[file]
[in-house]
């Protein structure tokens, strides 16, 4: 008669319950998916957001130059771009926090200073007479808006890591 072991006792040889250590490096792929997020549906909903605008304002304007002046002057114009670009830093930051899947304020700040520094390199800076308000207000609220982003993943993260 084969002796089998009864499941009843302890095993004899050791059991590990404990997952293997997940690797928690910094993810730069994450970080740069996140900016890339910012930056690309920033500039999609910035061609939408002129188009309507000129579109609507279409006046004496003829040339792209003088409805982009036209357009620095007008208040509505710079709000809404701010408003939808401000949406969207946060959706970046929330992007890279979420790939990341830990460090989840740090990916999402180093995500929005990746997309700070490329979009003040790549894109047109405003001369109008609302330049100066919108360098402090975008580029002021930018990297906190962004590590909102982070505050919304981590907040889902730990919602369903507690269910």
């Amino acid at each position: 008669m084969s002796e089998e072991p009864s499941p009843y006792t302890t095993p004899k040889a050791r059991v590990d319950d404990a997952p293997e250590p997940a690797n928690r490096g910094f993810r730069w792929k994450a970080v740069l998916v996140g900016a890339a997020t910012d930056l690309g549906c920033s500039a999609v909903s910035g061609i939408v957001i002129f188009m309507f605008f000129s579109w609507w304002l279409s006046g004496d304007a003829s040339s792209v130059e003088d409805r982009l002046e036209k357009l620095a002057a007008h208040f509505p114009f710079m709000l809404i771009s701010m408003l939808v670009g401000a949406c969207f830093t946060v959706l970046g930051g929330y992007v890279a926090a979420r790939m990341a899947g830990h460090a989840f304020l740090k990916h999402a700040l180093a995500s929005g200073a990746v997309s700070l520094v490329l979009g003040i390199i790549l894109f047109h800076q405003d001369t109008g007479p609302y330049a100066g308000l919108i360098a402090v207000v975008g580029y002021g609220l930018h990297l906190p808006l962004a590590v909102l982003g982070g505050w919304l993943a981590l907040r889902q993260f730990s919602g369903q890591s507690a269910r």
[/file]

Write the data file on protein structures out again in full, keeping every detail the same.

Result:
[in-house]
């Protein structure tokens, strides 16, 4: 008669319950998916957001130059771009926090200073007479808006890591 072991006792040889250590490096792929997020549906909903605008304002304007002046002057114009670009830093930051899947304020700040520094390199800076308000207000609220982003993943993260 084969002796089998009864499941009843302890095993004899050791059991590990404990997952293997997940690797928690910094993810730069994450970080740069996140900016890339910012930056690309920033500039999609910035061609939408002129188009309507000129579109609507279409006046004496003829040339792209003088409805982009036209357009620095007008208040509505710079709000809404701010408003939808401000949406969207946060959706970046929330992007890279979420790939990341830990460090989840740090990916999402180093995500929005990746997309700070490329979009003040790549894109047109405003001369109008609302330049100066919108360098402090975008580029002021930018990297906190962004590590909102982070505050919304981590907040889902730990919602369903507690269910």
């Amino acid at each position: 008669m084969s002796e089998e072991p009864s499941p009843y006792t302890t095993p004899k040889a050791r059991v590990d319950d404990a997952p293997e250590p997940a690797n928690r490096g910094f993810r730069w792929k994450a970080v740069l998916v996140g900016a890339a997020t910012d930056l690309g549906c920033s500039a999609v909903s910035g061609i939408v957001i002129f188009m309507f605008f000129s579109w609507w304002l279409s006046g004496d304007a003829s040339s792209v130059e003088d409805r982009l002046e036209k357009l620095a002057a007008h208040f509505p114009f710079m709000l809404i771009s701010m408003l939808v670009g401000a949406c969207f830093t946060v959706l970046g930051g929330y992007v890279a926090a979420r790939m990341a899947g830990h460090a989840f304020l740090k990916h999402a700040l180093a995500s929005g200073a990746v997309s700070l520094v490329l979009g003040i390199i790549l894109f047109h800076q405003d001369t109008g007479p609302y330049a100066g308000l919108i360098a402090v207000v975008g580029y002021g609220l930018h990297l906190p808006l962004a590590v909102l982003g982070g505050w919304l993943a981590l907040r889902q993260f730990s919602g369903q890591s507690a269910r």